A Breath of Fresh Air: Kings Kaleidoscope’s The Beauty Between
Views 12 | Time to read: 3 minutes | Uploaded: 10 - 4 - 2017 | By: Tanner Roberts
Kings Kaleidoscope, best known for their skillful blending of orchestral instrumentation and complex, hard-hitting lyrics, strides forth in a bold new direction with their latest release, The Beauty Between. Branded as a mixtape rather than an album, the collection breaks from the band’s established sound, substituting the reverb-heavy, indie-pop feel for hip-hop instrumentation, smooth R&B-style vocals, and a host of guest appearances. While certainly a change from their modus operandi, the album is still recognizably a Kings Kaleidoscope record.
Instrumentation is at the forefront of this album. From the Chance the Rapper-esque flow of “Safe Retreat” to the bubbly synth-pop of “Rain,” Kings Kaleidoscope has put work into embracing their new sound. Rather than bending hip-hop to suit their style, the band has followed the trappings of the genre, with the end result of tracks firmly entrenched in conventions. And yet, despite being well within the limits of traditional hip hop and R&B, the album is full of absolute jams. The band experiments with everything from funky bass on the title track, to clever use of syncopation, to some effective major fourths, and one excellent key-change in “Rain.” And of course, no Kings Kaleidoscope album would be complete without a horn ensemble on at least half of the tracks.
Make no mistake: The Beauty Between is definitely a Kings Kaleidoscope album. The band retains their charismatic feel, even as they stride into a new genre. The orchestra may have been exchange for a drumming machine and a synth pad, but there’s still that spark that makes the album recognizable.
Singer-songwriter Chad Gardner again brings heartfelt lyrics to the table. The strength of Kings Kaleidoscope has always been in pensive, hard-hitting lines, and The Beauty Between is no different. The band isn’t afraid to deal with tough themes: “Sticks and Stones” addresses the issues of faux Christianity and flawed leaders in the church, while “Playing With Fire” pulls no punches in dealing with the realities of racism and white privilege. The latter track includes a genuinely haunting refrain from guest artist Propaganda, who sardonically urges the listener to “close your browser.” And there’s more: “Sometimes Phoenix” deals with the struggles of being faithful to God. Even the short interlude “Does It Feel Like Real Love Yet?” digs deep, criticizing modern Christian morality and the way it can censor genuine expression.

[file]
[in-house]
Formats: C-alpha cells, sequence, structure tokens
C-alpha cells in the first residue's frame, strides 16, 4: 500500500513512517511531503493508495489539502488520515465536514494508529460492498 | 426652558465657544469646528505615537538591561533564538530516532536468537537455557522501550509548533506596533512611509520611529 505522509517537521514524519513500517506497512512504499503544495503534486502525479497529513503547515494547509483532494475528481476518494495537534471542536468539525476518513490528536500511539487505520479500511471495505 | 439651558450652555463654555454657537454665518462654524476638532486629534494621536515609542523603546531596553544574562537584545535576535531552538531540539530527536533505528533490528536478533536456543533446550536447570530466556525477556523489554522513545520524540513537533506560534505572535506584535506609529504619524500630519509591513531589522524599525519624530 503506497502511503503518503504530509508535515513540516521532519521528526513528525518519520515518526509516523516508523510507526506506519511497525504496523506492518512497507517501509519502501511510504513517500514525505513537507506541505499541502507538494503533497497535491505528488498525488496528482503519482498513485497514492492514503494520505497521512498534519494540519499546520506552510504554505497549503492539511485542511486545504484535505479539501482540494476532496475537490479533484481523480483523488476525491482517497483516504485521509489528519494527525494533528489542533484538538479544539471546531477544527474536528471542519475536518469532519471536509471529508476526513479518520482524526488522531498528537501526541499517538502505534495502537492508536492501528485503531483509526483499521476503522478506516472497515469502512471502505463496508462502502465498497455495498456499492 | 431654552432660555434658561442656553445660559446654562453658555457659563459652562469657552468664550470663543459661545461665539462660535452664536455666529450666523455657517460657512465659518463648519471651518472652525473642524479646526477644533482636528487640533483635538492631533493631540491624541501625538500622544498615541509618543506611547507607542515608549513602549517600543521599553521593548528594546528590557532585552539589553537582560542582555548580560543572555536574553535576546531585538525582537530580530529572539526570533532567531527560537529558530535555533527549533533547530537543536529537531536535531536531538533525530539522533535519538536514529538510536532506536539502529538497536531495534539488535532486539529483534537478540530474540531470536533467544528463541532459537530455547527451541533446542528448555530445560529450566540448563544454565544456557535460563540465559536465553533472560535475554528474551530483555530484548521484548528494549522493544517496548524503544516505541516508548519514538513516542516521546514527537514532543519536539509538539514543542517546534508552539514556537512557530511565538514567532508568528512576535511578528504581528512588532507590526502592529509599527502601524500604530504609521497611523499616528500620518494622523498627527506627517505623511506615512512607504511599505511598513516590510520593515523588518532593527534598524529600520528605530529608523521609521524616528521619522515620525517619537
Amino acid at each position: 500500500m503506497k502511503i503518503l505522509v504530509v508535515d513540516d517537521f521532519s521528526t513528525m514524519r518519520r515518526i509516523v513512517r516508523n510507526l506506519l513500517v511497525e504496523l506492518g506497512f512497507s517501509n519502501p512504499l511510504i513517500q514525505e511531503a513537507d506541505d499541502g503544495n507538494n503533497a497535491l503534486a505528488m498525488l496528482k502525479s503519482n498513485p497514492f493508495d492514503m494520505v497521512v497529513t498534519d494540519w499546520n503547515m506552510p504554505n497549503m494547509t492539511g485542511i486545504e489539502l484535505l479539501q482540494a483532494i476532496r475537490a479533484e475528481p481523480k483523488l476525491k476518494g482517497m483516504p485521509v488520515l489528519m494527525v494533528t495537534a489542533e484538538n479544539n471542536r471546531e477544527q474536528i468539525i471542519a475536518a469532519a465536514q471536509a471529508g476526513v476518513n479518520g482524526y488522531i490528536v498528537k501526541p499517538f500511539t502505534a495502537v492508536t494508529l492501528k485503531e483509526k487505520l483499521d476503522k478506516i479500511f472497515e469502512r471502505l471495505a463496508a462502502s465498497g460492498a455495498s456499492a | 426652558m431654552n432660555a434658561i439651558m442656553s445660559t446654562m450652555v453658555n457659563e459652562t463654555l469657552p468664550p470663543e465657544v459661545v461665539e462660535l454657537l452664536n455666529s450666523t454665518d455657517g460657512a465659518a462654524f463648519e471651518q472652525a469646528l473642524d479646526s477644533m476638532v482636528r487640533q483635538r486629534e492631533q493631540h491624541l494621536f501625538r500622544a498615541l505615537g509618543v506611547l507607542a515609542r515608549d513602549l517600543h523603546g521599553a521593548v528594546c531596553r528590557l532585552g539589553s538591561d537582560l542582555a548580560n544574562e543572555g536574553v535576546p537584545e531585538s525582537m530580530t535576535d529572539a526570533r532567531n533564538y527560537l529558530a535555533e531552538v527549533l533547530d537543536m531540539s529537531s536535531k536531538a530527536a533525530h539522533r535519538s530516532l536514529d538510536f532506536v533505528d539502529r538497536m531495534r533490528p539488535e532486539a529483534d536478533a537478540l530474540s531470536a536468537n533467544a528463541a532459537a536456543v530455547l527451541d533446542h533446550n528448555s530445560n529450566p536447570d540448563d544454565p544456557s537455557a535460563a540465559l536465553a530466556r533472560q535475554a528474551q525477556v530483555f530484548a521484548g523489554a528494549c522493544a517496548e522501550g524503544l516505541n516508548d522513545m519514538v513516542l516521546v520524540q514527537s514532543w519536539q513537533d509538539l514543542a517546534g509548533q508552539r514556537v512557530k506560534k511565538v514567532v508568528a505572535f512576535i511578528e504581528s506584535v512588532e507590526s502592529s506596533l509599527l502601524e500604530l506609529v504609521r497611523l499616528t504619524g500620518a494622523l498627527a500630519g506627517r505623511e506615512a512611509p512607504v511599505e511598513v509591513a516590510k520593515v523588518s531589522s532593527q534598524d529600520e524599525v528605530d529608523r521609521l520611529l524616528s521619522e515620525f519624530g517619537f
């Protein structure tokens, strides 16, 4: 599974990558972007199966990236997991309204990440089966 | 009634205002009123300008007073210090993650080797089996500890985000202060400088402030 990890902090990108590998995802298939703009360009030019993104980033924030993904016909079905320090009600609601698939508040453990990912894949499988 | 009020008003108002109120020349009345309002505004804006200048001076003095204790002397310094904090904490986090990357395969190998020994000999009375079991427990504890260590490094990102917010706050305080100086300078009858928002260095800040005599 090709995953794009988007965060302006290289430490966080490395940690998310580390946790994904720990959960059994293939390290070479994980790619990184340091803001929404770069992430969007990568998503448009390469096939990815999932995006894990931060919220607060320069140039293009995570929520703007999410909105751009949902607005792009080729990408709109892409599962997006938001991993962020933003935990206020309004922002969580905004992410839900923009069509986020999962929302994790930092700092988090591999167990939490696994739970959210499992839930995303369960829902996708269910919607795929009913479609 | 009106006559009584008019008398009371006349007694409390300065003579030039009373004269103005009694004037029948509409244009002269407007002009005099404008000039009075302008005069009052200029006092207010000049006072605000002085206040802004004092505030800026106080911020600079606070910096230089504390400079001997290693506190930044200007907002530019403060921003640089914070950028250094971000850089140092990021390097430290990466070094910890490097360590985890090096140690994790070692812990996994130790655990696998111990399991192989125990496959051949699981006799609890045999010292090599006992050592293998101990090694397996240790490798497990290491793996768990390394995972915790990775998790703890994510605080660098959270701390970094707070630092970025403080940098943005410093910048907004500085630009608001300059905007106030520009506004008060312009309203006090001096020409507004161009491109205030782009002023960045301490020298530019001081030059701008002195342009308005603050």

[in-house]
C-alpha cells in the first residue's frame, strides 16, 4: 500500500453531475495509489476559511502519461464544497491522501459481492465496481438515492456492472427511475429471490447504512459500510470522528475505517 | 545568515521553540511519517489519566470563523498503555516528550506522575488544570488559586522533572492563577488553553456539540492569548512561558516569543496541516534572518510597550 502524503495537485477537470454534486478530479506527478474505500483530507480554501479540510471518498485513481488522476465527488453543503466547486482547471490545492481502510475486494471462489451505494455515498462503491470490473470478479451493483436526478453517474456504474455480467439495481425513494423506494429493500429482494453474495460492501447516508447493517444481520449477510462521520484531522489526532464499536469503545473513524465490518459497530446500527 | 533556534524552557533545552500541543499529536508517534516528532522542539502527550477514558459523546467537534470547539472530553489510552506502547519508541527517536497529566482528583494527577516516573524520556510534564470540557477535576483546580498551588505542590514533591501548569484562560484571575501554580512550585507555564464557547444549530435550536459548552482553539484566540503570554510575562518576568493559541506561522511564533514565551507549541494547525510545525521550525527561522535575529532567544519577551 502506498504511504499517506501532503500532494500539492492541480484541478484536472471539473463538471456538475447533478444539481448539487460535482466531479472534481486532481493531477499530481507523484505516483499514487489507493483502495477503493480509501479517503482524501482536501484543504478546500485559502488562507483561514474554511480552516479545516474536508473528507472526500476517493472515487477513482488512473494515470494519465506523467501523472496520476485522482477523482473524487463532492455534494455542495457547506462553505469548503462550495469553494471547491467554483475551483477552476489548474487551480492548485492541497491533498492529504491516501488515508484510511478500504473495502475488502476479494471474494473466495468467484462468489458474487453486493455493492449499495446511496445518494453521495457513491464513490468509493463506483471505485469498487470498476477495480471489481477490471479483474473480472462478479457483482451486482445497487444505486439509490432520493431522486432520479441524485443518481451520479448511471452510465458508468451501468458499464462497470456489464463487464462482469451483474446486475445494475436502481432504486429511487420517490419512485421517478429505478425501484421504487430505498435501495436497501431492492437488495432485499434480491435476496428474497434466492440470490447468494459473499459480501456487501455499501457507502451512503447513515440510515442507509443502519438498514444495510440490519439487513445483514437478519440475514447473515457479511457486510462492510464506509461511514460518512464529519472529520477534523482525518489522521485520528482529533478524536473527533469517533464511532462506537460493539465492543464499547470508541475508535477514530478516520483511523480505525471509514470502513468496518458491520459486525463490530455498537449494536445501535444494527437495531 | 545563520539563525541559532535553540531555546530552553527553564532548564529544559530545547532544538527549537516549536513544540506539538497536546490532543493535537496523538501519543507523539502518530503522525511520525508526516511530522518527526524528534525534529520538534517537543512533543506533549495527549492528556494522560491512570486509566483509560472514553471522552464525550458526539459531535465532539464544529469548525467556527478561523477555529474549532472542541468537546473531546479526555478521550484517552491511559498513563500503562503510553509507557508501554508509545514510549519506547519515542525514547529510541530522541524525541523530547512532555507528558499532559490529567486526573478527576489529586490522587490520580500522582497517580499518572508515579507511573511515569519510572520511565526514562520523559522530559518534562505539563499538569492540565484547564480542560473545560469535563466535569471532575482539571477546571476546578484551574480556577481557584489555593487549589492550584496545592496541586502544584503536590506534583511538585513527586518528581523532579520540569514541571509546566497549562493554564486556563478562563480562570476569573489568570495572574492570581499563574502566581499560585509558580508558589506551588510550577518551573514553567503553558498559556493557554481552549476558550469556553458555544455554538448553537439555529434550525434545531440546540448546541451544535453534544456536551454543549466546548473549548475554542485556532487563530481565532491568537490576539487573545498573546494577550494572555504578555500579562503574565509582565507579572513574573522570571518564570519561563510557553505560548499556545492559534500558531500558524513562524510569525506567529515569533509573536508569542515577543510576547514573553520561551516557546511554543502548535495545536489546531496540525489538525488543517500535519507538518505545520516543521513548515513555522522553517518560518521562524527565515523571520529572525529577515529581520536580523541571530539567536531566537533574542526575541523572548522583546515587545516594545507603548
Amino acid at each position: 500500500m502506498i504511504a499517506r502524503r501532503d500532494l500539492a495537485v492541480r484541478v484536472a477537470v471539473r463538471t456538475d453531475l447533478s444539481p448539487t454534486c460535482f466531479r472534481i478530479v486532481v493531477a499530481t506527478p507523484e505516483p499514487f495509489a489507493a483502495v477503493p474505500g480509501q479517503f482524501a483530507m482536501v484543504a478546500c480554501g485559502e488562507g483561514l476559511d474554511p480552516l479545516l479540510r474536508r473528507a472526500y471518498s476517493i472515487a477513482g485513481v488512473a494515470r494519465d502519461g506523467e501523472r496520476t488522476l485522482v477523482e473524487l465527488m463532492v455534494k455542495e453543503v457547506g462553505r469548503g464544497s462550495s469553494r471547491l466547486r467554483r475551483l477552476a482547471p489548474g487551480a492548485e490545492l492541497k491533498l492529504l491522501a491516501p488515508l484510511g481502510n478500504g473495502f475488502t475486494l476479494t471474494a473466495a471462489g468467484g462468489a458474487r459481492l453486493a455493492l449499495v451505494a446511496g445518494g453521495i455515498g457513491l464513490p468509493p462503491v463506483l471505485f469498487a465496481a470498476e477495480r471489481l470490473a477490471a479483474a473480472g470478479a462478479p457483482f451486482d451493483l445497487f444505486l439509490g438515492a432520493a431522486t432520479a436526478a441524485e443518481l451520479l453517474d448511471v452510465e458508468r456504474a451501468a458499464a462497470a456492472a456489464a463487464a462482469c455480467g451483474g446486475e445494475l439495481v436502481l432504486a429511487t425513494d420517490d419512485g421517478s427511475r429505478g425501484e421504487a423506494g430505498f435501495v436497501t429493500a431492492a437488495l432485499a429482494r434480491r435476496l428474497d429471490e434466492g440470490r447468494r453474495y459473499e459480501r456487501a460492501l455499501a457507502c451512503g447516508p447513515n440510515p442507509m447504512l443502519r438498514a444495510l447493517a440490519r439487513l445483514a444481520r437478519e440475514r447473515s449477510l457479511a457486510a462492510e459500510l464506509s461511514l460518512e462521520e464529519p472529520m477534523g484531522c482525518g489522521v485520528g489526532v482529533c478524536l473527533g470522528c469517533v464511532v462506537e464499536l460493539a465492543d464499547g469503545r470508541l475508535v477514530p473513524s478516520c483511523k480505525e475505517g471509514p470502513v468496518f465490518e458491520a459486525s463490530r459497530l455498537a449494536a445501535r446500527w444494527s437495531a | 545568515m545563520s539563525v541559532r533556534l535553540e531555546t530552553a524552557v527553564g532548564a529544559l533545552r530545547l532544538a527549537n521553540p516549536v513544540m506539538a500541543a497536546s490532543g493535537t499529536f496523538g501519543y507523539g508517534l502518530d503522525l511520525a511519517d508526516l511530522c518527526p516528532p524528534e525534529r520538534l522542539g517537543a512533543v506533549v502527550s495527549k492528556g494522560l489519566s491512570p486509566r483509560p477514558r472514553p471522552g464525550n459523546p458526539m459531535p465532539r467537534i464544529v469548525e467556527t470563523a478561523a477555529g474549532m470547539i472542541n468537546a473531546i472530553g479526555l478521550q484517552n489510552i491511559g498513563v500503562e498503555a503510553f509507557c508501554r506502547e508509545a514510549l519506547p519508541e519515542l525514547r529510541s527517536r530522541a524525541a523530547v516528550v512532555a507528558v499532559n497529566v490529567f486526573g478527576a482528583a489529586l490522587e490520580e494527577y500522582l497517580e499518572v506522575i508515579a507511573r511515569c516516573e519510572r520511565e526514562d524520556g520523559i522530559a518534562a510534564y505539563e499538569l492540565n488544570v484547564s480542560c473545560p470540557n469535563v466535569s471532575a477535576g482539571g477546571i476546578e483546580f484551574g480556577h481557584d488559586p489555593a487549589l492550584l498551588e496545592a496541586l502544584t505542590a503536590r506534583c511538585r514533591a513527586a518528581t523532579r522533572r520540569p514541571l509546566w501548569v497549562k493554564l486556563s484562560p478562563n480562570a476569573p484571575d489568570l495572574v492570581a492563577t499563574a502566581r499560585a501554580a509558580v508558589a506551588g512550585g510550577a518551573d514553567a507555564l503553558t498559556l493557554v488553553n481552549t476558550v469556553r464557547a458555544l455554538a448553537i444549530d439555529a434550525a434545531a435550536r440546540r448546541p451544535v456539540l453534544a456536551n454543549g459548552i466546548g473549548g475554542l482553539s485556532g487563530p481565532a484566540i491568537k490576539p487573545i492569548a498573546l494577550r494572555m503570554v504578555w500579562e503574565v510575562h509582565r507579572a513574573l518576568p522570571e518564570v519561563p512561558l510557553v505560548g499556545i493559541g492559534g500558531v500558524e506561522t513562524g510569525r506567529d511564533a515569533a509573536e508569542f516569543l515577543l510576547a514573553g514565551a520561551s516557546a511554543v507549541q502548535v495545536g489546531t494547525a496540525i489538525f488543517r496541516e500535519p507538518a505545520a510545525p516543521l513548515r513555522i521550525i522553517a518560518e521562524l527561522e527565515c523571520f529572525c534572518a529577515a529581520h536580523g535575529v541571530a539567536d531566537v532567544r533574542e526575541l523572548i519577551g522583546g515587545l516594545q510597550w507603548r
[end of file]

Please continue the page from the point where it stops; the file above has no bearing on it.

Propaganda isn’t the only featured artist: Andy Mineo, Derek Minor, and Braille are among others that make appearances. Although the guest hooks are generally well-executed, the songs are so lyrically brilliant that they sometimes consign the featured artist to the backdrop.
With The Beauty Between, Kings Kaleidoscope has proven that they can bring their sound to a different genre, as thoughtful lyrics and solid instrumentation combine to create a record that feels cohesive, fresh, and wholly new.